April 23, 2009


Flight of the Conchords: fasten your seatbelts: Two years ago Flight of the Conchords was a tiny blip on the world comedy radar. Now the cult series about two New Zealand musicians trying to crack the big time in New York is going supersonic. (Andrew Pettie, 23 Apr 2009, Daily Telegraph)

Clement, 35, usually plays bass guitar; McKenzie, 32, acoustic guitar. Both sing. And despite describing themselves as New Zealand's 'fourth most popular guitar-based digi-bongo a cappella-rap-funk comedy folk duo' they are the hottest ticket in musical comedy. In 2007 their EP The Distant Future won a Grammy. Last year they entered the US charts at No 3 with an eponymous album, thereby making them the highest-charting New Zealand act ever in the US (Crowded House reached No 12 in 1986). The album has since gone platinum. On television, the first series of the Conchords' HBO sitcom, co-written and directed by Bobin, and which follows the duo's doomed attempts to crack the big time in New York, won four Emmy nominations. The second series has just aired in America to critical acclaim; it transfers to BBC Four in May.

Clement and McKenzie met in 1998 while studying film and theatre at Victoria University in Wellington. McKenzie grew up there; his father was a horse breeder, his mother a dance teacher. Clement, who describes himself as 'part Maori, part European', grew up in Wairarapa, an hour north of the capital. His father worked in a slaughterhouse, his mother in a cheese factory. The pair simultaneously dropped out of university to pursue careers in music, or comedy, or both. Briefly, and unsuccessfully, they took themselves seriously as musicians. But their audiences found it impossible to do the same and their comedy folk crossover act was born.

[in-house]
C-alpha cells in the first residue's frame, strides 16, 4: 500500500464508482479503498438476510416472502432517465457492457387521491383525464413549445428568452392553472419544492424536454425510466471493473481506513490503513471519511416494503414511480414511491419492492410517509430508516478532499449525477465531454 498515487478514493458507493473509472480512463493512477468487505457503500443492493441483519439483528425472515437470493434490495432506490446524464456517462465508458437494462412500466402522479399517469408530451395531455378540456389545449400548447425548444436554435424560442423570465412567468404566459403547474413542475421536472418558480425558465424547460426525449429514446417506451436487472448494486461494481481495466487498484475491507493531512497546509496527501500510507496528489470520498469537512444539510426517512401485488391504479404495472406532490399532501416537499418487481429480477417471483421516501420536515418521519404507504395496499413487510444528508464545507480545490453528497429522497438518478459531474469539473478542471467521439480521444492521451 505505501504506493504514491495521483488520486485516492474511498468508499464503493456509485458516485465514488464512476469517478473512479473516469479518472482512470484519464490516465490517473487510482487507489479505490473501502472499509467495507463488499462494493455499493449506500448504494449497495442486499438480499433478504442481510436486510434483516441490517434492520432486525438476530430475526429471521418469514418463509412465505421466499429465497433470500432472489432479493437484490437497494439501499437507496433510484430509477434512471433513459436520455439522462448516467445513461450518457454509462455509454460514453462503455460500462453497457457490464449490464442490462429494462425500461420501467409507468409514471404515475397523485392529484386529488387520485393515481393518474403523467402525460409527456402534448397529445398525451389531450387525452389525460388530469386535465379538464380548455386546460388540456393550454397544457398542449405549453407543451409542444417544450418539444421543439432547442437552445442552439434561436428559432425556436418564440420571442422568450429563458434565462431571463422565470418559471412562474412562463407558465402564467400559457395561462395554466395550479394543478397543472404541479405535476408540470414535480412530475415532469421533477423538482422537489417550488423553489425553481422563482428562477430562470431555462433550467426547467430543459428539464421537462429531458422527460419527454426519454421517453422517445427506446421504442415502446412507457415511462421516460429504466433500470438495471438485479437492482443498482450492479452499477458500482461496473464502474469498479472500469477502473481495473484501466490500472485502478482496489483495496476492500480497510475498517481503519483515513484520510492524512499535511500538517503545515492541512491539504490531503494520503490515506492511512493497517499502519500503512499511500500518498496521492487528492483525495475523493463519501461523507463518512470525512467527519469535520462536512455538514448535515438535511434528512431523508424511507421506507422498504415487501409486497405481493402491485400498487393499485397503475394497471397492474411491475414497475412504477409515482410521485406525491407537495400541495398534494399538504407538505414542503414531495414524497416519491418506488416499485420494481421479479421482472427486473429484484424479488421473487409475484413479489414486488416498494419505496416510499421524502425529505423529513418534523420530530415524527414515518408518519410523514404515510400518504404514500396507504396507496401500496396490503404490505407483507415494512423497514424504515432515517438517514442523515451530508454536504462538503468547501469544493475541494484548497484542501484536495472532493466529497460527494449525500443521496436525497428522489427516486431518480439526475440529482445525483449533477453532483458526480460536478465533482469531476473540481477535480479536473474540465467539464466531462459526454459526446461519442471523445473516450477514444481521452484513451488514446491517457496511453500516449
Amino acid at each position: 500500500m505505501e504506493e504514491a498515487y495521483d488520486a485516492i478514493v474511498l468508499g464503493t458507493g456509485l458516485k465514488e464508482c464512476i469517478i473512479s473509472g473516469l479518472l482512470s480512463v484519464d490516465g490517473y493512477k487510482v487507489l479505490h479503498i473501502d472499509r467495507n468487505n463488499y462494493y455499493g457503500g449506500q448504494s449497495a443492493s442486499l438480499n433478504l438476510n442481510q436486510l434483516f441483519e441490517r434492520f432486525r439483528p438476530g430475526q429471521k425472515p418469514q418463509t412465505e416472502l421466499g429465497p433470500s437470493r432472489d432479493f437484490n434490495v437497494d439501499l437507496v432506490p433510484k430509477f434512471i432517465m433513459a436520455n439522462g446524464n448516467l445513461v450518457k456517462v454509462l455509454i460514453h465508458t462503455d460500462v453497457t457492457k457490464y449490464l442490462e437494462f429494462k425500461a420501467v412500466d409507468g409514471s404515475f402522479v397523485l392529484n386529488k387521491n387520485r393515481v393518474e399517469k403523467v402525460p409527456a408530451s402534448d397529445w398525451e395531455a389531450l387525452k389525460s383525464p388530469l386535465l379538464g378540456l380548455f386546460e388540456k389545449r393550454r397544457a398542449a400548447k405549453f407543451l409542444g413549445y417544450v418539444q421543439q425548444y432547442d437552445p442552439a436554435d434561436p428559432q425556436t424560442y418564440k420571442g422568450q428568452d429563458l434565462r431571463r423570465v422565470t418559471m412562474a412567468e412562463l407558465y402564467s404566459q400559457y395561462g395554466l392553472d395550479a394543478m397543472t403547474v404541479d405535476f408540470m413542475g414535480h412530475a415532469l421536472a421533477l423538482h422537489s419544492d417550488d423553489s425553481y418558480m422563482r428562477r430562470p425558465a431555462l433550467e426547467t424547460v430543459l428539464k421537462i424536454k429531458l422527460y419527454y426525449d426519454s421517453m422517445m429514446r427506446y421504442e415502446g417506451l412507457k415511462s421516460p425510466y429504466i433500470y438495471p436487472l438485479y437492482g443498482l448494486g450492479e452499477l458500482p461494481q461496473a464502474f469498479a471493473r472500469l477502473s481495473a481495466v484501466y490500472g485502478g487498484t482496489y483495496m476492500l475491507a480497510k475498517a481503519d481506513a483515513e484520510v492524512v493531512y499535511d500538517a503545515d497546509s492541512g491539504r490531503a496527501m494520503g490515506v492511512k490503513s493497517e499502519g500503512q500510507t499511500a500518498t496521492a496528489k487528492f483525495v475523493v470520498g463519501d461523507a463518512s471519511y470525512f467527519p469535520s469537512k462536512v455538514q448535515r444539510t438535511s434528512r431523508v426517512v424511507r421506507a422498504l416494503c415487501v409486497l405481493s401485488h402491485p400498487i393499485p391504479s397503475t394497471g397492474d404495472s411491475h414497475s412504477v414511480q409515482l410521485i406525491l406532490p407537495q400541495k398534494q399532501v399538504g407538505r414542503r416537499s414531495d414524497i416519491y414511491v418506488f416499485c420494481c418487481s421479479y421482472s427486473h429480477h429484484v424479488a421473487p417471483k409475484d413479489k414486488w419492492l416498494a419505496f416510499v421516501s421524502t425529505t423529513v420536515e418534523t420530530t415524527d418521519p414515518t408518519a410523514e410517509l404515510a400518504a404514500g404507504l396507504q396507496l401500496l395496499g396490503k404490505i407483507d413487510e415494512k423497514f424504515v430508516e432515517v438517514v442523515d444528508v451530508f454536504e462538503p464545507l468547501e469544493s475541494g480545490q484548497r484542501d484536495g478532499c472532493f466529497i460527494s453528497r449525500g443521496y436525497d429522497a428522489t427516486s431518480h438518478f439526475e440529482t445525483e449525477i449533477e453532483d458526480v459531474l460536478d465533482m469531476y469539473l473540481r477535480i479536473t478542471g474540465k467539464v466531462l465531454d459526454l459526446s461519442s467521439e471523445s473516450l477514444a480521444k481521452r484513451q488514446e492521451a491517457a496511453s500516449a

For several years, the Conchords went nowhere, slowly. Both did other jobs: Clement wrote radio ads and sketches for a 'terrible' New Zealand comedy series called Skits; McKenzie worked on solo comedy projects and toured with bona fide (non-comedy) bands. The pair were barely scraping a living as they hopped between continents and comedy festivals, sleeping on sofas, gigging where they could and honing their act.

The Conchords' oeuvre is difficult to define, bar the fact that their songs are usually a pastiche of one or more musical genres, from gangsta rap to children's television tunes, from David Bowie to Barry White. Although both Clement and McKenzie are accomplished musicians, it is their lyrics that set them apart. During Issues (Think About It), a parody of Marvin Gaye's What's Going On?, they sing: 'They're turning kids into slaves / Just to make cheaper sneakers / What's the real cost? / Cause the sneakers don't seem that much cheaper. / Ooh, why are we paying so much for sneakers when you get them made by little slave kids? / What are your overheads?' '

The Wife is permanently banned from listening to the BBC show when driving.

Posted by Orrin Judd at April 23, 2009 8:02 AM
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